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Confused by the Internet? What applies to my dog?

So much information, let’s help you determine what applies to your dog.

Dog Training is Always Evolving


There are new ideas and practices coming out every single day in the dog training world. Some methods work better and faster than others. This website will be forever evolving to incorporate the best practices.


Let's Set Our First Standard


I am sure you can agree that if there is a way to learn something new that is fun and exciting that everyone can enjoy, it would be the most preferred method.


If at all possible we will use a way that is fun and rewarding for the dog. Sometimes it seems to be necessary to have a dog avoid a consequence and you will see that demonstrated in different areas of this website. This will either be Positive or Negative. If we can use Positive 100% we will. We will use Negative when we come across Bank Robber Principle.


So Much Dog Training Advice - What Applies to Your Dog?


People have opinions and preferences, that is why there are so many conflicting ideas on dog training. It seems most people will tell you their opinion and why the other person is wrong or misled. This provides confusion to someone new to training dogs. It leaves them wondering who is right.


At Fort Dogsworth we like to research everything pertaining to dog training. We will do our best to list pros and cons for everything. This will help you make an informed decision on what is best for you and your dog.


Training a dog differs in two ways primarily, your dog will either be:


1. Pursuing Pleasure

2. Avoiding Discomfort (or Pain in more severe training)


The first category of Pursuing Pleasure would include but not limited to items such as these:


Treat or Clicker Training

Working for Fetch or Tug

Working for Attention and Petting


The Second category of Avoiding Discomfort would include but not limited to items such as these:


Pinning to the ground

Alpha roll

Hard yanks on the leash

E-collar (shock collar)

Poke to the neck

Squirt bottle

Shaker can (pennies in a pop can)


It basically comes down to: Does your dog enjoy it and want to pursue it or does your dog dislike it and want to avoid it?


Each of these categories have their Pros and Cons. Taking a deeper look there are often ways to pull Pros from each side and the Cons of neither side.


Here are some other key factors for training your dog:


Does your dog have High Desire to Please or Low Desire to Please?

Is your dog naturally an Alpha, Beta or Omega? Pack structure is widely debated. Here we can take a closer look at why each side has their opinion.

What was your dog originally Bred to Do?

What Natural Drives does your dog have? (fetch, tug, guarding, nosework, etc.)


These days it is more popular to choose dogs based on looks and not for a specific job. Many of us are a few generations removed from the days of dogs working with people. Back then dogs were bred for certain tasks and were often so good at them naturally they required little to no training.


Today the primary job is to be a family member that provides us with companionship and enjoyment. Certain dogs are very well suited for that job naturally. Others are better suited for other jobs and this is often when we come across problem behaviours: When a dog is naturally suited for one job and we try to make it do another. This could be similar to someone who is very artistic and likes drawing and we make them be an accountant. They could still do that job but often times not as well as someone who is naturally suited to be an accountant.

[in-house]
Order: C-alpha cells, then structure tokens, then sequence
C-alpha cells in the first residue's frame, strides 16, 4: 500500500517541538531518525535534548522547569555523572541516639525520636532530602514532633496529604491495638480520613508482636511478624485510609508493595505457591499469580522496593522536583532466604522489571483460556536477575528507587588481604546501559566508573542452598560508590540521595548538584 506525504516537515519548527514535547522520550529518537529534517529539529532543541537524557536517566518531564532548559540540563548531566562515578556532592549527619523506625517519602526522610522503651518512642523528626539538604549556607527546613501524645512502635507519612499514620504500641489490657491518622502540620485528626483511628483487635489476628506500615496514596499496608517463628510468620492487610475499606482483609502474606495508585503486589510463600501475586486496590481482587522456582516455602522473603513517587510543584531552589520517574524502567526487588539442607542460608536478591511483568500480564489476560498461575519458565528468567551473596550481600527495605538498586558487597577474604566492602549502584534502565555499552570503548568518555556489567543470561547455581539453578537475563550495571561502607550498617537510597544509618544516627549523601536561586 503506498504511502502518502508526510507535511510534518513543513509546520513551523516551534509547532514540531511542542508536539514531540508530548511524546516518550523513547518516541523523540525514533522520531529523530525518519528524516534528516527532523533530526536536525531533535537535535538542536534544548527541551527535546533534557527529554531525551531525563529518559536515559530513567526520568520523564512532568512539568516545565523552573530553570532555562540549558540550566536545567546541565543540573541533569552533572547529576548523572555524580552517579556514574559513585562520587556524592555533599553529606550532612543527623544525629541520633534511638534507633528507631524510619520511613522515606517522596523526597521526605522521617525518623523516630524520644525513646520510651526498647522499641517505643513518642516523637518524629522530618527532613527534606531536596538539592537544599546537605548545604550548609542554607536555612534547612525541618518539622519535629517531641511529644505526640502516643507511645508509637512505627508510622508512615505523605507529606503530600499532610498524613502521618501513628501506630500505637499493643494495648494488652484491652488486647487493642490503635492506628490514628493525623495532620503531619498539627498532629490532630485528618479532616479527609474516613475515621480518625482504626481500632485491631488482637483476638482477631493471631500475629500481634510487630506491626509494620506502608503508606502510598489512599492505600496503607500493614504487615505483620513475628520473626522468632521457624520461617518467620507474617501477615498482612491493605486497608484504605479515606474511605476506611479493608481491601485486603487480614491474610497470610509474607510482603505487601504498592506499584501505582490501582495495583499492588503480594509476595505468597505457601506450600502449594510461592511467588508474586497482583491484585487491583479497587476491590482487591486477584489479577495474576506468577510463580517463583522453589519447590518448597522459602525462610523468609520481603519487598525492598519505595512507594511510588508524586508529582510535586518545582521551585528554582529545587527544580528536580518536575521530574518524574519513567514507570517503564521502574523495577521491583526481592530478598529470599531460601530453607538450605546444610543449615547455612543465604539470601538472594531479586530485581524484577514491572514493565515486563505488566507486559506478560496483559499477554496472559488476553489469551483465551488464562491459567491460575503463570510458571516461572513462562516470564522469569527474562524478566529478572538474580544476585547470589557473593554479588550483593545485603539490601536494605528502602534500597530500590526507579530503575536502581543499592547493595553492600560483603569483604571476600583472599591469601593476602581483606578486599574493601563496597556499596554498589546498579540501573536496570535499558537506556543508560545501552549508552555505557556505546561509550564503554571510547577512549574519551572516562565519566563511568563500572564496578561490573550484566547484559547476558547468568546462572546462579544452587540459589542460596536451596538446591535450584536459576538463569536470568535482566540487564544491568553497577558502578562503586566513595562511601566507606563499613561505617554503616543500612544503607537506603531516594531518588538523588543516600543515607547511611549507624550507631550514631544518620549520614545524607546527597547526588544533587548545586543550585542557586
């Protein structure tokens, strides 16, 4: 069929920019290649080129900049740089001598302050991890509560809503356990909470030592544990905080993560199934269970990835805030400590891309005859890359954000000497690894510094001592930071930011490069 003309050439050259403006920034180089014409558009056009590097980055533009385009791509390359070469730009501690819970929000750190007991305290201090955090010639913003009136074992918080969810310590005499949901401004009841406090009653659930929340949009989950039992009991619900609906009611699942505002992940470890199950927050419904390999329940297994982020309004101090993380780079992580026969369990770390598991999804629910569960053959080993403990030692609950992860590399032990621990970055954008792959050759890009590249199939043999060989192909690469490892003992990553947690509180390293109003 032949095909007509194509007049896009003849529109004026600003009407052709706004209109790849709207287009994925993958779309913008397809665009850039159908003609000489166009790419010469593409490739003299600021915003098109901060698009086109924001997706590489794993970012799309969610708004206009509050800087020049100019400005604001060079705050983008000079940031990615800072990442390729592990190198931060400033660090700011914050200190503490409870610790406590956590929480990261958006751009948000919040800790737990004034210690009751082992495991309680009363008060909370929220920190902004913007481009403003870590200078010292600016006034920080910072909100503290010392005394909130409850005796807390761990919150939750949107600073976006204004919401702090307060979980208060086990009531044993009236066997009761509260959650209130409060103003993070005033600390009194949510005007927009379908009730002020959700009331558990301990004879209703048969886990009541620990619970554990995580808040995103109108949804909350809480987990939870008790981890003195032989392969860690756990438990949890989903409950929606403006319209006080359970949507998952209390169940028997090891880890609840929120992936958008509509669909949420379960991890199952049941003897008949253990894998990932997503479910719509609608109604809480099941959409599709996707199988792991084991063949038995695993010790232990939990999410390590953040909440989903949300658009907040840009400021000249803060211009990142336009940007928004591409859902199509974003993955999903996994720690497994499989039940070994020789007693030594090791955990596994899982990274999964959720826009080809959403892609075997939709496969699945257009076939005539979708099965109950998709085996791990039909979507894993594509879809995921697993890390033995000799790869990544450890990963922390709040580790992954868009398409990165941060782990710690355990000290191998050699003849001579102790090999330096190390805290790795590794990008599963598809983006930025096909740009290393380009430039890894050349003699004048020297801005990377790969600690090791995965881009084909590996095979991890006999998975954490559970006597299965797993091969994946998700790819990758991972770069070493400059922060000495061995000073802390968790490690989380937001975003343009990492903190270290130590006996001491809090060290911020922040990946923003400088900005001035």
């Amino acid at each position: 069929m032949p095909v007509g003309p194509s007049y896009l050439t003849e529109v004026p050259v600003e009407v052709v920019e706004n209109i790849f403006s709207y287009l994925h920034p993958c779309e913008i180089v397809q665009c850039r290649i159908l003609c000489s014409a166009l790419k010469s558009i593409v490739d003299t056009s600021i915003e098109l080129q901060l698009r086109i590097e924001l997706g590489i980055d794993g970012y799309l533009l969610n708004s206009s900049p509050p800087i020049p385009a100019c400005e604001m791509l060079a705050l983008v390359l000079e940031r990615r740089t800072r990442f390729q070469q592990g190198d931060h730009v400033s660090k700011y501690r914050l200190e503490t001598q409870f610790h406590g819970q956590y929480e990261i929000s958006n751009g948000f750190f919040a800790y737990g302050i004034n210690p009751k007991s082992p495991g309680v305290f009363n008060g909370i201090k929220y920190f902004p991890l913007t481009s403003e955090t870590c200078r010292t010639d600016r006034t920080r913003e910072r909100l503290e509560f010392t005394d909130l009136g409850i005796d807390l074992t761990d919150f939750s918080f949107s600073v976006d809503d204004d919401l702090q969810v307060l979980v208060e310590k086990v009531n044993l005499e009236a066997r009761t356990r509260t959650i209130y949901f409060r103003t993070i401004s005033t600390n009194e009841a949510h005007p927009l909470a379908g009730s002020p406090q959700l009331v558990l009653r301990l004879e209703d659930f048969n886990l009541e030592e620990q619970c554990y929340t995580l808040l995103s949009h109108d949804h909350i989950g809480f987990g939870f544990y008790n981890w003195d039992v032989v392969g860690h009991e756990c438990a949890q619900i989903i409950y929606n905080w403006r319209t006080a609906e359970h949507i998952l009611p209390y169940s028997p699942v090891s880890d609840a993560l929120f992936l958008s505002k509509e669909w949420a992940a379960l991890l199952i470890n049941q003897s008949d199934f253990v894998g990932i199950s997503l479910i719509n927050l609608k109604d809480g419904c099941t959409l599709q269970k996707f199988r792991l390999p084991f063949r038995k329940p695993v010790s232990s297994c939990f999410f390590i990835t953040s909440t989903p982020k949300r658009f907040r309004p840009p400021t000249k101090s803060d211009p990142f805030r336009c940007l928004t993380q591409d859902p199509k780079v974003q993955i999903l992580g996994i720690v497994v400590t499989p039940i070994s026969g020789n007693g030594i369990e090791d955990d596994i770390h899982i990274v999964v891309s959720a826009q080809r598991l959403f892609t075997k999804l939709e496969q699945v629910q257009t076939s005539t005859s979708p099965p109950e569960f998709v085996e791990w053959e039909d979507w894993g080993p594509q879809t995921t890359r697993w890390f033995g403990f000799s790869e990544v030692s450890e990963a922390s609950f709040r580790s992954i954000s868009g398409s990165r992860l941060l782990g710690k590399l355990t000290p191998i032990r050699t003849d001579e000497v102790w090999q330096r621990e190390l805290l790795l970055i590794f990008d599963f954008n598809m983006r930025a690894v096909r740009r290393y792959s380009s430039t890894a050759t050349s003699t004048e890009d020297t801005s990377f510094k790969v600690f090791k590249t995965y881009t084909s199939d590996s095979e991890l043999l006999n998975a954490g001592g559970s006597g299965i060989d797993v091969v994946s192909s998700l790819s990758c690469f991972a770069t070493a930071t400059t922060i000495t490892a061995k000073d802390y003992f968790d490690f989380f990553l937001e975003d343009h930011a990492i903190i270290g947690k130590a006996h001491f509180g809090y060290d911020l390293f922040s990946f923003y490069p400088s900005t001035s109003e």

Harnessing natural drives in your dog can lead to new enjoyment and help turn what was once a nuisance into something that the both of you enjoy.


There are a lot of things you may want your dog to do but they don't want to do what you ask. Having your dog follow through will either come to a High Desire to Please and / or Respect.

Here is one of the most simple ways to know if your dog has a High Desire to Please:


Will your dog naturally Fetch and return the ball to you and drop it immediately when asked or does your dog want to keep the ball away from you?


A dog with a very high desire to please will often naturally fetch (a dog can still have a high desire to please but no prey drive to chase after the ball). This is why people find Retrievers so easy to train. When we do Temperament Testing for other Breeders, fetch is one of the tests we do regardless of Breed type. People will ask us, "Is this test biased towards retrieving dogs?". The answer is no, it just merely shows desire to please. We have had huskies that will naturally fetch and Black Labs that won't fetch. The huskies that will fetch are often easier to work with than Labs that won’t fetch.


So now the question is, does your dog have a high desire to please or not? If your dog does have a high desire to please then training should be a piece of cake for you. If your dog does not have a high desire to please then you are in for a lot more work. You can still get them to listen well but it is going to take a lot more time, practice and consistency.


It is the goal of this website to provide an unbiased (as humanly possible) view into all training so you can see the pros and cons of everything and make decisions for yourself. Us humans tend to stick to one side and nature shows us that too much of one thing can cause problems.


Through your help and ideas we can continue to fine tune the training process to obtain the best relationships we can with our dogs.


You have the options to:


  1. Learn why there are differences in Dog Training Methods.

  2. Search for articles specific to your need.